The Best of San Francisco party was a blast. There was a lot to eat and even more to drink. The venue, located at the Ferry Building, was beautiful, especially the outside section that was decorated with overhead lights and overlooked the bay. Perfect place to meet new people and admire all the chic Californian outfits.
On Saturday we explored Joaquin Miller Park, where Maclaine and I ran through trails that were definitely meant for hiking rather than running. Completely uphill the entire time. The trails did offer good variety from my normal runs around Lake Merritt or through downtown Oakland though. Not to mention we were running through the Redwoods!
I’m starting to train for a marathon in early October which means Sunday is long run day. Maclaine and I drove to the city to get the miles in. I stand by my opinion that the best way to explore a city is by running it. We ran through Golden Gate Park and along the waterfront. The foggy beach to our right and the pastel neighborhoods (Outer Sunset) to our left made for a calming, pleasantly simple run.
After the long run on Sunday, we caught some of the San Francisco Pride Parade. There was a lot of music, a lot of beads and a lot of color. It was so nice to be surrounded by an environment of happiness and acceptance. We just had to celebrate with some ice-creams from Pressed Juicery –I got a vanilla (made with almonds, dates, sea salt and vanilla bean) and chocolate (almond, cacao, dates, filtered water and sea salt) topped with coconut, granola and almond butter.
After the run, Maclaine and I had a chat that helped me with a revelation I’ve been mulling over for a few years now: How I'm running and how I'm sleeping are fairly good indicators of what’s going on in my life at the time.
Lately I’ve been struggling with my mental game while I’m running.
The best part of my runs are the beginning and the end - rarely the middle. I’m pumped up in the beginning, never have a problem starting. I’m determined in the end, never have a problem finding that extra push. But I hold back a little in the middle. I’ve analyzed this more than I care to admit and while this is just running and my pacing is insignificant in the grand scheme of life, it reflects something bigger: Doubting oneself. Not realizing one’s true potential.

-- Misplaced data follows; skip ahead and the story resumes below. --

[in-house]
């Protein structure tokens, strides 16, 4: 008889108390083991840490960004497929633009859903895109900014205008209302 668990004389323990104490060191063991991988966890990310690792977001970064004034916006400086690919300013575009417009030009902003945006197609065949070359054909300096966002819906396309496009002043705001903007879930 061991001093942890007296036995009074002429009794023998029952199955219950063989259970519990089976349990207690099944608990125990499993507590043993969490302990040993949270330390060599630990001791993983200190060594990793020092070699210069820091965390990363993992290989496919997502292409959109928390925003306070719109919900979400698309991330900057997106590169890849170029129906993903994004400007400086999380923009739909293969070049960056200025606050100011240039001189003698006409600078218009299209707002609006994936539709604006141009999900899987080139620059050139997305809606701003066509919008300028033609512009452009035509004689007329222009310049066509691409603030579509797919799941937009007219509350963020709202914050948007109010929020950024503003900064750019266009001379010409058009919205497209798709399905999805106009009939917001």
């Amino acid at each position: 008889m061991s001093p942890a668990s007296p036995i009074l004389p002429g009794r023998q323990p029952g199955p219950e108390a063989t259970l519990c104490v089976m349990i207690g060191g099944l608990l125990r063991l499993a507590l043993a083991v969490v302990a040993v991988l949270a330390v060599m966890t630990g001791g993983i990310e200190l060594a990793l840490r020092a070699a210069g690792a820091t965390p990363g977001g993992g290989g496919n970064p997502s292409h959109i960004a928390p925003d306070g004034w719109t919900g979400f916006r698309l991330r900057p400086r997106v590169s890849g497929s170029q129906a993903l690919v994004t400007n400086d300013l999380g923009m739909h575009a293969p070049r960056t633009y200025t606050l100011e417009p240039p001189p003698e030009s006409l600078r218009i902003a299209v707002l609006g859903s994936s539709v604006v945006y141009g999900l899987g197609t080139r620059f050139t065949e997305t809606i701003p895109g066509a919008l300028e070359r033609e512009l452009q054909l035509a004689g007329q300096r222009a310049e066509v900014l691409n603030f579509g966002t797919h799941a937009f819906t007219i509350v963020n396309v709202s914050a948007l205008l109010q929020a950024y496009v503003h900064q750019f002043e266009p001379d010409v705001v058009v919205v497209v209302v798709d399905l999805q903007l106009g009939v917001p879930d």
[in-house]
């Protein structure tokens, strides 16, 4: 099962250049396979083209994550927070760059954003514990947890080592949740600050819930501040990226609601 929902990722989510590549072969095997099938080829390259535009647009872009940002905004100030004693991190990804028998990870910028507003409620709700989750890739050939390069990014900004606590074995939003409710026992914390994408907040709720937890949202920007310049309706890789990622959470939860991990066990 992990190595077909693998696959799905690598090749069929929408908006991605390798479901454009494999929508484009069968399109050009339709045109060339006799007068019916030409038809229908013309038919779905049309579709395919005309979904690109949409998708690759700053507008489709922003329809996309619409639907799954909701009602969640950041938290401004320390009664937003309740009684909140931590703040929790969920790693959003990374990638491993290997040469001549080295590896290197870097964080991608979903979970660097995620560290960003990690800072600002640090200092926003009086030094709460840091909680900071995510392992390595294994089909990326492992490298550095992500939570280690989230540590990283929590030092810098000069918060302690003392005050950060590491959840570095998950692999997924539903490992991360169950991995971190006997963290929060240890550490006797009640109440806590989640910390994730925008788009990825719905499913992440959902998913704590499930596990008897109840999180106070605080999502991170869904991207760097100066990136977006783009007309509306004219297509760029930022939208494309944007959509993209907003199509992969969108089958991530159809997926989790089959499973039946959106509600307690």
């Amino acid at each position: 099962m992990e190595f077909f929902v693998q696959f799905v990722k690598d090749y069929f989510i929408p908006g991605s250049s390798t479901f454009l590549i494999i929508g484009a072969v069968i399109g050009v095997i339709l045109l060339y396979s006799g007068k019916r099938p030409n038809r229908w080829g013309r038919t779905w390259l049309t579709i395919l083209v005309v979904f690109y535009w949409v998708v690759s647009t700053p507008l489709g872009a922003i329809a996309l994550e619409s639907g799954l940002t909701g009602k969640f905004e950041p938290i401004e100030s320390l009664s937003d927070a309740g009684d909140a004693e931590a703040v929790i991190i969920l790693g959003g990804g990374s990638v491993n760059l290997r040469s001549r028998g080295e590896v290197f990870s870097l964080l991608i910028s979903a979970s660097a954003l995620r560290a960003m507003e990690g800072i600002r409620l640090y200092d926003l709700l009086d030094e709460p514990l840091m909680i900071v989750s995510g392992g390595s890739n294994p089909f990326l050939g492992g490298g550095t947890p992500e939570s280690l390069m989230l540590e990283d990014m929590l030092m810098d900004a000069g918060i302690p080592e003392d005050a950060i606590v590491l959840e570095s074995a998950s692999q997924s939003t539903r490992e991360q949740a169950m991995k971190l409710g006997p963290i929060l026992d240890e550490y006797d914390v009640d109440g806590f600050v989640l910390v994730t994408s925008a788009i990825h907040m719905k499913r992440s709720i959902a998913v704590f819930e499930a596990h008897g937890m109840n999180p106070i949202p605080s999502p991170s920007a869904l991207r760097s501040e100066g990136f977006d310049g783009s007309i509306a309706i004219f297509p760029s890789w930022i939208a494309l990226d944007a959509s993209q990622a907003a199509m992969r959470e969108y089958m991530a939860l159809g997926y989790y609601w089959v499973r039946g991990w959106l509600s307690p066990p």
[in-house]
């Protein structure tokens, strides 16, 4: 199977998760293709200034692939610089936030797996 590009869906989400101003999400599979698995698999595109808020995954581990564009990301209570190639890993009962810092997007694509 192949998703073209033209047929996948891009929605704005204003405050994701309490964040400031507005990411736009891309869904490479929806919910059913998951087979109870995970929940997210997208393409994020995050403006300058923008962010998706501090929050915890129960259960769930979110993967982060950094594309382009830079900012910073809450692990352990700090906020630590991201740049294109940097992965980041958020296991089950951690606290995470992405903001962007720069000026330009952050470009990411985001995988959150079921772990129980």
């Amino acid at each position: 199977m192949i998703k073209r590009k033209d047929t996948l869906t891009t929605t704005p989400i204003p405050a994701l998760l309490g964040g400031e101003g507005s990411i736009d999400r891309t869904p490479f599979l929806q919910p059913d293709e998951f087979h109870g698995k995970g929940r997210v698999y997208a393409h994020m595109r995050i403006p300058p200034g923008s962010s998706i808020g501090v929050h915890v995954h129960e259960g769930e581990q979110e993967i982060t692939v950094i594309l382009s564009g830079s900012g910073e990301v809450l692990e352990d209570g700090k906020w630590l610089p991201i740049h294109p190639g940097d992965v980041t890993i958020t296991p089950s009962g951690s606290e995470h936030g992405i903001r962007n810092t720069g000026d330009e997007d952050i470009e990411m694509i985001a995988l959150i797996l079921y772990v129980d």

Will I be able to keep up this pace for the rest of the run?
When I finish a run or race feeling depleted, like I had nothing more to give, it's a good sign, because that means that that I ran based on strength and confidence rather than fear of what's ahead.
The minute I abandon the tendency to think I’m less capable than I am, I am always amazed by what I can accomplish. Paying attention to thoughts like the ones I’ve been having mid-run can highlight what’s going on in my mind, outside of the run.
I haven’t been sleeping great and that almost never happens. For a while, I assumed it was the heat (we thought we couldn’t open any of the windows in our apartment, turns out we can). But I think it's because my mind is racing about what’s in store for the future. Where will I be next year or even next month? Though I'm feeling really encouraged and inspired and feel really good in the day-to-day, the fact that I’m letting the future consume my mind indicates that I’m not trusting, and therefore, not resting my mind. Just as I’m doubting if I can make the last few miles as fast as the early miles.
My running and my sleeping are indicating I’ve been thinking a little too much lately. With my emphasis on a consistent routine, I’ve been trying to control every move. That’s not the way it works. So instead, I’m choosing to think: “It’s all playing out as it should. I’m doing the very best I can and I trust that it will lead me to where I need to go.” I don’t need to know where I’m going, just that right here, right now, I’m doing what I feel is right.
What can we do when we’re all up in our heads? We can meditate, take it back to our breath. While running, I focus on the sound of my footsteps striking the pavement. The healthy air I’m inhaling into my lungs. The calming and controlled exhale. I can do the same when I'm falling asleep. Meditation is not something that has to be done on top of a mountain or with a monk or for five hours a day. Meditation can be practiced while you’re driving, cooking or eating, all the same.
When I was in Costa Rica, I started most of my days with a 5-minute meditation, which gave me the power to withstand stressors that came my way. I haven’t been practicing yoga as much as usual – which is probably the reason why my mind is busier than usual. I love when I make these simple connections. monk or for five hours a day. Meditation can be practiced while you’re driving, cooking or eating, all the same.
In addition to my other running thoughts (literally), I had another discovery. I realized that I finally (finally) found respect for those times when I’m off track (no pun intended?), out of line, in an inconsistent routine (eating poorly, falling off an exercise routine, drinking too frequently, or lacking sleep for too many days in a row). Believe it or not, I’ve grown to actually like these times rather than fighting them because I know that they indicate a time of “Okay, time to get back on track” just around the corner. I’ve gotten better about accepting my “off track” times (I used to beat myself up big time) because I now trust myself enough to know I’ll get there eventually. I always do. A healthy lifestyle is too crucial to my life, too fascinating even, to “fall off” forever. And now that I can trust myself, I can enjoy the ride. I can live a little easier. I find when I pay attention to these running thoughts, I discover important parts of myself.